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Around the whole world - on a bike

Mary Mulke 1 August 2003
Rob Cassibo

A victory smile at Cape Agulhas, the most southerly point on the African continent.

Riding a bicycle around the entire planet is not everyone's idea of a fun time, but for Rob Cassibo who breezed into Sandton to stay with friends while his bike was being fixed, it has been his lifelong dream.

Rob is a small-town physics/chemistry teacher from Northern Ontario in the heart of the Canadian wilderness. Not just any teacher, he was named Teacher Of The Year by Canada's Public Broadcaster, TVO. After years of telling his students, "You can be anything you want to be, you simply have to dare to dream it, and then chase the dream", his students turned the tables on him by encouraging him to chase his dream. And so he did ...!

Rob admits to doing precious little planning for his epic journey. "I simply looked at a map of the world and decided that I would try to ride from the north of Canada to the southern tip of South America, then from the southern tip of Africa to the most northerly point in Europe, then across Russia, China, South-East Asia, Australia, New Zealand and then back home to North America." Sounds easy enough, if you say it fast. Rob says some people see the world as a huge place, but he sees it as a little ball that you can ride a bike around!

The equator is 40 000 km in circumference, so Rob's goal was to ride 40 000 km. The problem is that he has already ridden 35 000 km and is not even halfway. So now he has the double challenge of cycling the rest of the world and of stretching money for a two year trip into four.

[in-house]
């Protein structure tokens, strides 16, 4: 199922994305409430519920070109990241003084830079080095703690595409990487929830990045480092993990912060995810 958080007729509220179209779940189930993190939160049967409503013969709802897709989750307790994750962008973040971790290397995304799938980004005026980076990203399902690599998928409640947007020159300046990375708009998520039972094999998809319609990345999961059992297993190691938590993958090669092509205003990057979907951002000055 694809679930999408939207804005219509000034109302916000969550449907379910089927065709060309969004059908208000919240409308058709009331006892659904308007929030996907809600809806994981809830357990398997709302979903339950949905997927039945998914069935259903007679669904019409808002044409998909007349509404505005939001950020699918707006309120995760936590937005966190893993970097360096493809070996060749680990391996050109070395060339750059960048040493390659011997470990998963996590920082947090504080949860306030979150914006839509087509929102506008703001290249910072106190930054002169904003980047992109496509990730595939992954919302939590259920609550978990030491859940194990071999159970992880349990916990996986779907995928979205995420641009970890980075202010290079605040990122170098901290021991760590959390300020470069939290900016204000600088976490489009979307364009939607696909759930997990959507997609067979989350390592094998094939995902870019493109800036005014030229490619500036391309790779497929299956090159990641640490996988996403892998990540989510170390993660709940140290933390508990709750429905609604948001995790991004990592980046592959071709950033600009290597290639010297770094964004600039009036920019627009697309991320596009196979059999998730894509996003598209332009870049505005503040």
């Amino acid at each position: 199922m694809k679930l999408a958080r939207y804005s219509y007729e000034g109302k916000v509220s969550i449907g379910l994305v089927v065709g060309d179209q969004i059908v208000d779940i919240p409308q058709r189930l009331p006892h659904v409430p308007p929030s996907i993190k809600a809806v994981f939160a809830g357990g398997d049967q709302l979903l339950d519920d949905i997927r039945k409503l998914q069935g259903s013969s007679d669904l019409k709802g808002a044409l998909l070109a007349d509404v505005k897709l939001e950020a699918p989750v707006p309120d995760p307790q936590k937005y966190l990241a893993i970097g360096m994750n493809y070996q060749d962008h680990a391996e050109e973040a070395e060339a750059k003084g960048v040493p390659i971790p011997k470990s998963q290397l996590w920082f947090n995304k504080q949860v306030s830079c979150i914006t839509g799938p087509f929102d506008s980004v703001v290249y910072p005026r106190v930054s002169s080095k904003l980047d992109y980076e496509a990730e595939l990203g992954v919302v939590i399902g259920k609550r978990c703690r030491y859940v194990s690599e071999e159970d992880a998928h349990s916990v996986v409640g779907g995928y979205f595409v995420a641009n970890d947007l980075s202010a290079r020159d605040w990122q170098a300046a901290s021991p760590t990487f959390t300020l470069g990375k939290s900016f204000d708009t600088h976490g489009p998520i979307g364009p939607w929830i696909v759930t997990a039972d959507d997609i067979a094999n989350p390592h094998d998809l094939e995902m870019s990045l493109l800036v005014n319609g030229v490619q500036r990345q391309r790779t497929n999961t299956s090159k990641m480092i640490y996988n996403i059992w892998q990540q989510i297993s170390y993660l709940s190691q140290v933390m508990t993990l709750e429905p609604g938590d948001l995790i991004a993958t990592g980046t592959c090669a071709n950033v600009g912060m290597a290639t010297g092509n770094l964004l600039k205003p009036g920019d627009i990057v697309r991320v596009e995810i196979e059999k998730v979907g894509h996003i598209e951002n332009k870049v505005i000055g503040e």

Asked about safety, Rob said, "The world today is vastly different to the world I started off in. I got on the road less than a month before the September 11th attacks. I've missed two entire wars. Maybe it's a little naive to think a man can still ride his bicycle around the planet, but there are good people and bad people everywhere ... I just hope I meet the good ones. If I had listened to the doom merchants I would never had gone to El Salvador, Nicaragua, or even South Africa for that matter."

To finance the trip Rob sold his house. He has attempted to find sponsorship, but so far has been unsuccessful.

"South Africa has turned out to be my favourite country to date, by far," he exclaimed with enthusiasm.

HIGHLIGHTS:

Rob has been:
  • attacked by machete wielding bandits in Peru
  • buried in a mudslide in the Amazon Basin
  • threatened by an active volcanoes in Ecuador
  • hit by a car in America
  • dehydrated and near death in a Mexican desert
  • frozen in a blizzard in the High Andes
  • and chased down the road by a herd of angry elephants in Caprivi.
He has ridden through Canada, America, Mexico, Cuba, Belize, Guatemala, Honduras, El Salvador, Nicaragua, Costa Rica, Panama, Columbia, Ecuador, Peru, Bolivia, Chile, Argentina, South Africa, Lesotho, Botswana, Zimbabwe, and Zambia.

Rob's bike is outfitted with everything needed to survive. He carries a tent, sleeping bag, mattress, stove, pots, food, cold weather clothes, hot weather clothes, wet weather clothes, guide books, maps, camera, he's even carrying a laptop. In total, roughly 50 kilos. He has already used up 40 sets of tyres.

Around the whole world - on a bike

Another of the quaint and amusing sights Rob came across during his travels.
South African Airways

Mail and Guardian

Guardian

Tonight

Ethics

FT



Copyright © 2003, Rodney Jones, rtjones@amethyst.co.za, Randburg, South Africa (Last updated on 7 August 2003)